In case the browser doesn't support fractional font sizes, it adjusts the container's width to match the font size.

The span is then removed.

$('div').each(function() {
  var x= $('<span>'+Array(80).join('x')+'</span>').appendTo(this),
      lo= 0.1,
      hi= 50,
      mid;
  do {
    mid= (lo+hi)/2;
    $(this).css({
      fontSize: mid
    });
    if(x[0].getClientRects().length > 1) {
      hi= mid;
    }
    else {
      lo= mid;
    }
  } while(Math.abs(hi-lo)>0.001);
  while(x[0].getClientRects().length === 1) {
    $(this).css({
      width: '-=1'
    });
  }
  while(x[0].getClientRects().length === 2) {
    $(this).css({
      width: '+=1'
    });
  }
  x.remove();
});

Tested in Chrome, IE, Firefox, Safari, and Opera.

Fiddle

2

One approach would be to calculate the size of a 80 char line for a fixed font-size and register a function on resize event to adjust the font-size based on the terminal size.

<div id="terminal">
    <div class="text">
        Some text
    </div>
</div>

function scale(lineWith) { /* lineWidth based on 80char 10px font-size */
    var ratio = $('#terminal').width() / lineWith;
    $('.text').css('font-size', (10 * ratio) + 'px');
}
$(window).resize(function(){
    scale(lineWith)
});

Demo: http://jsfiddle.net/44x56zsu/

This seems to adjust pretty good in Chrome (Versión 39.0.2171.99 m)

But I don't think it's possible to adjust the font-size to exactly fit the container size for all browsers because decimal values are rounded. Font size test: http://jsfiddle.net/ahaq49t1/

Font size test result

This rounding issue in some browsers prevents to do an exact adjustment using font properties.

1

Within limits it might be possible in pure CSS. If you know the fraction of the viewport that the div will occupy then you can scale the font based on the view port width.

.terminal {font-size: 1vw;} would result in a font size (vertical) equivalent to 1% of the view port. Since a monospace font also has a fixed aspect ratio that results in a width depending on the aspect ratio of the font and the view port size.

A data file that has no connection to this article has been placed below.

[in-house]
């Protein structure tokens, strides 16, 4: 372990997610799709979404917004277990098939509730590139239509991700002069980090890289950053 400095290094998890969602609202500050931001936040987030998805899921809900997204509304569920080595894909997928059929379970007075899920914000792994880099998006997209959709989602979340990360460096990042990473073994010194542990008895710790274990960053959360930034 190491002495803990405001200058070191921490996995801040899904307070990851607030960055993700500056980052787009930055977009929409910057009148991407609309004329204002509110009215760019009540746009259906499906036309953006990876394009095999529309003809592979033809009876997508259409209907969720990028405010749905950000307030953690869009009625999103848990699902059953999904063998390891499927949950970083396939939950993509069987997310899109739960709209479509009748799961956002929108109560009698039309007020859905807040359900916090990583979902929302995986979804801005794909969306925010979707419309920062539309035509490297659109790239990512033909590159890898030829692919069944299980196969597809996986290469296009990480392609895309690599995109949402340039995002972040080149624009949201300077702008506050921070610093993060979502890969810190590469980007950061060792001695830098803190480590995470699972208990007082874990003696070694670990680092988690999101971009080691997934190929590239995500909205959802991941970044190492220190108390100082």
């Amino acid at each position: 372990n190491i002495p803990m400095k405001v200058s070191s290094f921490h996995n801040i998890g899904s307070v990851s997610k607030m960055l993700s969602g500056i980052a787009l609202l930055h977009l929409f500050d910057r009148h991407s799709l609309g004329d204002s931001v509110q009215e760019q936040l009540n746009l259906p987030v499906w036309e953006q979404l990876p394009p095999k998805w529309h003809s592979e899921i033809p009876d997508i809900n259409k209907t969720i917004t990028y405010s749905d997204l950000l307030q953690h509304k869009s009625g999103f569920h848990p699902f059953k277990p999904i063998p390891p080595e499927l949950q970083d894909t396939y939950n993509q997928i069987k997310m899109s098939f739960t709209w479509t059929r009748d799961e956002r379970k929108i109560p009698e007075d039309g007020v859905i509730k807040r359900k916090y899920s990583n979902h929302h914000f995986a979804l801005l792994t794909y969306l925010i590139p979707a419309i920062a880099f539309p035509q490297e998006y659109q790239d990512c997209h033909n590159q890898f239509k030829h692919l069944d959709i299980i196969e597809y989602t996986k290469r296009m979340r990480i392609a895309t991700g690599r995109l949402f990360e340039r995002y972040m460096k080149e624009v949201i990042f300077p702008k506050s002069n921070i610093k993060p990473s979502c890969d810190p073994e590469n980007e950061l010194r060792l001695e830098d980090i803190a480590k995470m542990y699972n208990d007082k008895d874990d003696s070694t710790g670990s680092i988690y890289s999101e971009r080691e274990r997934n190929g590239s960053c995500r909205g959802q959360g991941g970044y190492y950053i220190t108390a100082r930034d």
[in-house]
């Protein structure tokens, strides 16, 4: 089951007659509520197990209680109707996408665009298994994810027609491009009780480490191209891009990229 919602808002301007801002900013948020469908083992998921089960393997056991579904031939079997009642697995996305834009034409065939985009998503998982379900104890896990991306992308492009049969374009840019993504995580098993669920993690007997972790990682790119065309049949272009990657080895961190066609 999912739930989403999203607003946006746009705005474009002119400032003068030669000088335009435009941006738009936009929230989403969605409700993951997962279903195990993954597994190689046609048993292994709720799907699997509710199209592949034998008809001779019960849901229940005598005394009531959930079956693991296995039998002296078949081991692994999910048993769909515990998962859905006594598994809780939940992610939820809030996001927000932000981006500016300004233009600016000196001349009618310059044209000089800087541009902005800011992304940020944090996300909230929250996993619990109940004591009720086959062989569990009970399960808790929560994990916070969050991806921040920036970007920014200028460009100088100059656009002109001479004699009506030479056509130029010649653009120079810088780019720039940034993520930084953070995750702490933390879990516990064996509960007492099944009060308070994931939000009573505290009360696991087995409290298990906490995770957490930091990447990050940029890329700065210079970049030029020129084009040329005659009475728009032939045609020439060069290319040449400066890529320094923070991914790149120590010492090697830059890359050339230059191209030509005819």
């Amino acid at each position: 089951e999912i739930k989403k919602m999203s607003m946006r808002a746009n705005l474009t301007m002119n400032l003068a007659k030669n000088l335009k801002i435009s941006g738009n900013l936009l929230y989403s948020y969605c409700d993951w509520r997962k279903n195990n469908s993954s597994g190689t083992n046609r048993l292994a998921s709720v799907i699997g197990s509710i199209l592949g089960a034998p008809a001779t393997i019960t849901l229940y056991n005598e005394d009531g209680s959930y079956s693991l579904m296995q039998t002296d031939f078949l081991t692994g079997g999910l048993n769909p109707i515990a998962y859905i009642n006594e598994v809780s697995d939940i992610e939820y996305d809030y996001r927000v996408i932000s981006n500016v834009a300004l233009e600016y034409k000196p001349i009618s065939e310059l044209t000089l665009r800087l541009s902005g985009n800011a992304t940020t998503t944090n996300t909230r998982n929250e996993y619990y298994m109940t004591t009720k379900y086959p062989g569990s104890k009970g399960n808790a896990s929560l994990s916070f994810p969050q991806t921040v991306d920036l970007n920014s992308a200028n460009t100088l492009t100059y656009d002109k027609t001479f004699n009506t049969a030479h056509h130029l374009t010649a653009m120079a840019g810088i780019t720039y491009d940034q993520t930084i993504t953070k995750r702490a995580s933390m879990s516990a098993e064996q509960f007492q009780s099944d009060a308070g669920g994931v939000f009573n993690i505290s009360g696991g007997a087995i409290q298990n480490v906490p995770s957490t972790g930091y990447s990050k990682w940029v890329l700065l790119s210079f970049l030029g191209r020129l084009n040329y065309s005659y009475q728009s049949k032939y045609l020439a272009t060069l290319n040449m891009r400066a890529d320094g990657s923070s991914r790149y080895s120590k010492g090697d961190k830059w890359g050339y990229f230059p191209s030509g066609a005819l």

• This is the very cool new CSS3. – RobAu Jan 22 '15 at 8:35
1

Not sure if this is the most elegant solution, and it needs a bit more polishing too. But you can measure the font. Create a hidden measure bar to see how wide the font is in pixels. Fill it with the desired amount of characters (using 20 here for demonstration purposes):

<span id="measureBar">12345678901234567890</span>

Keep increasing the font size of the measure bar and find the largest width that's still not wider than the div:

$(
  function() {
    var $measureBar = $('#measureBar');
    var $console = $('#console');
    $measureBar.css('font-size', '1px');
    for (i = 1; $measureBar.width() <= $console.width(); i++) {
      $measureBar.css('font-size', i + 'px');
    }
    $console.css('font-size', (i - 1) + 'px');
  }
)
#console {
  background-color: black;
  color: white;
}
#measureBar {
  display: none;
}
#measureBar,
#console {
  font-family: courier;
}
<script src="https://ajax.googleapis.com/ajax/libs/jquery/2.1.1/jquery.min.js"></script>
<span id="measureBar">12345678901234567890</span>
<div id="console">12345678901234567890 Text that should be twenty characters wide.</div>

0

This can be done using pure css using the vw (viewport width), vh (viewport height), vmin (relative to width or height, whichever is smaller), vmax (relative to width or height, whichever is larger) length Units.

For browser compatibility you can check this out.

For a simple tutorial check this out.

0